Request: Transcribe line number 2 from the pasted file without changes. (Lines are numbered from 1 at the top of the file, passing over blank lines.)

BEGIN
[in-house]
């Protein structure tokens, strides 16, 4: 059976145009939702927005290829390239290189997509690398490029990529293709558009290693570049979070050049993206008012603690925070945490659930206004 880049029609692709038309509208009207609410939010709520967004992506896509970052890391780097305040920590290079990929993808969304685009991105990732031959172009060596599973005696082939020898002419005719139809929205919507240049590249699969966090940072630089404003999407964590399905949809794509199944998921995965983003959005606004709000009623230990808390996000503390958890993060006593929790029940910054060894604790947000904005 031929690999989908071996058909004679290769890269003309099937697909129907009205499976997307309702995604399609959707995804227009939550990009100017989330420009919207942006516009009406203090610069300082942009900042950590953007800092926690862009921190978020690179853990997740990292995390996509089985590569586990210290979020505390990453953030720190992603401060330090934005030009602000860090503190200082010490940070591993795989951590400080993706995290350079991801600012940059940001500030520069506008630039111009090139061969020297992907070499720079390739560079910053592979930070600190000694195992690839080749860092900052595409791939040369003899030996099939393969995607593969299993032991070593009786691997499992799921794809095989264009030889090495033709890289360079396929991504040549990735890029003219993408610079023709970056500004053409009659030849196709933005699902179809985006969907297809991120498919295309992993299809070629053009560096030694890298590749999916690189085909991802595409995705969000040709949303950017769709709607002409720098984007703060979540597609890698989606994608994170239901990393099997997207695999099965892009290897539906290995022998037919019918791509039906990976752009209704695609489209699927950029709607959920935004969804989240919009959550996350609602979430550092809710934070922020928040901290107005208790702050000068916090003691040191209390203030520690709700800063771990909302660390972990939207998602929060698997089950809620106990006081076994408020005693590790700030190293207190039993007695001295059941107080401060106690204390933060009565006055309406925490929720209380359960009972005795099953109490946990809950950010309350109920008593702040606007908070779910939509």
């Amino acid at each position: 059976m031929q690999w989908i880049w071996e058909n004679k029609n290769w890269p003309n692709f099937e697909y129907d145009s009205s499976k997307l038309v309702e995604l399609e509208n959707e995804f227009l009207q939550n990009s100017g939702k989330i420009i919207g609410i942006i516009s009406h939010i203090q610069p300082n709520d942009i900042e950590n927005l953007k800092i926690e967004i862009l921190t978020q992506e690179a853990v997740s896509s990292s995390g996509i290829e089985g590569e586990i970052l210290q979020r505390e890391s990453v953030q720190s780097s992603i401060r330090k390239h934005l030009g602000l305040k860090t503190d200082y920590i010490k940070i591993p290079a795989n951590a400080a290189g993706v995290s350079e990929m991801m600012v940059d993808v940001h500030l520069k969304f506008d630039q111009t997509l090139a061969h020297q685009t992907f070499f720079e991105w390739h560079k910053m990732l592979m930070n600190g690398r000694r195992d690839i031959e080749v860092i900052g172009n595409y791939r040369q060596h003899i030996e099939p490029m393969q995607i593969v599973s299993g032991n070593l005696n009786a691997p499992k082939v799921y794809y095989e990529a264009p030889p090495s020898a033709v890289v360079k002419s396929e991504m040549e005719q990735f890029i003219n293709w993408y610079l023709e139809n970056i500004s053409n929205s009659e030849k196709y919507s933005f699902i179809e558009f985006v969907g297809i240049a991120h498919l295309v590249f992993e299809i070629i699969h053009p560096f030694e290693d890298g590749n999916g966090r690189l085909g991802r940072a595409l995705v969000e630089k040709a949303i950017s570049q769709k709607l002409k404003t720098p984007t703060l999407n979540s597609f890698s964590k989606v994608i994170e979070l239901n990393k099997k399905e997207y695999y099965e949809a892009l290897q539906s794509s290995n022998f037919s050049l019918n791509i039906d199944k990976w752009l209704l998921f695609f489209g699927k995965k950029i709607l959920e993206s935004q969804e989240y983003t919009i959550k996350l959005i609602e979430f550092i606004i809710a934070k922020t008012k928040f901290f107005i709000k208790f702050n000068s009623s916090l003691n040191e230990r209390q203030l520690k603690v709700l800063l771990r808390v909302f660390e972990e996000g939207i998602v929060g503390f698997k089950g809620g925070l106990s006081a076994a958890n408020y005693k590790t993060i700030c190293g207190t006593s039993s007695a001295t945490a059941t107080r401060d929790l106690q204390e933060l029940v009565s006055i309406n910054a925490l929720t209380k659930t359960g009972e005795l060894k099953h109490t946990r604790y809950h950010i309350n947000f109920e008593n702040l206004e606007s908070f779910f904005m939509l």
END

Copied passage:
């Protein structure tokens, strides 16, 4: 059976145009939702927005290829390239290189997509690398490029990529293709558009290693570049979070050049993206008012603690925070945490659930206004 880049029609692709038309509208009207609410939010709520967004992506896509970052890391780097305040920590290079990929993808969304685009991105990732031959172009060596599973005696082939020898002419005719139809929205919507240049590249699969966090940072630089404003999407964590399905949809794509199944998921995965983003959005606004709000009623230990808390996000503390958890993060006593929790029940910054060894604790947000904005 031929690999989908071996058909004679290769890269003309099937697909129907009205499976997307309702995604399609959707995804227009939550990009100017989330420009919207942006516009009406203090610069300082942009900042950590953007800092926690862009921190978020690179853990997740990292995390996509089985590569586990210290979020505390990453953030720190992603401060330090934005030009602000860090503190200082010490940070591993795989951590400080993706995290350079991801600012940059940001500030520069506008630039111009090139061969020297992907070499720079390739560079910053592979930070600190000694195992690839080749860092900052595409791939040369003899030996099939393969995607593969299993032991070593009786691997499992799921794809095989264009030889090495033709890289360079396929991504040549990735890029003219993408610079023709970056500004053409009659030849196709933005699902179809985006969907297809991120498919295309992993299809070629053009560096030694890298590749999916690189085909991802595409995705969000040709949303950017769709709607002409720098984007703060979540597609890698989606994608994170239901990393099997997207695999099965892009290897539906290995022998037919019918791509039906990976752009209704695609489209699927950029709607959920935004969804989240919009959550996350609602979430550092809710934070922020928040901290107005208790702050000068916090003691040191209390203030520690709700800063771990909302660390972990939207998602929060698997089950809620106990006081076994408020005693590790700030190293207190039993007695001295059941107080401060106690204390933060009565006055309406925490929720209380359960009972005795099953109490946990809950950010309350109920008593702040606007908070779910939509």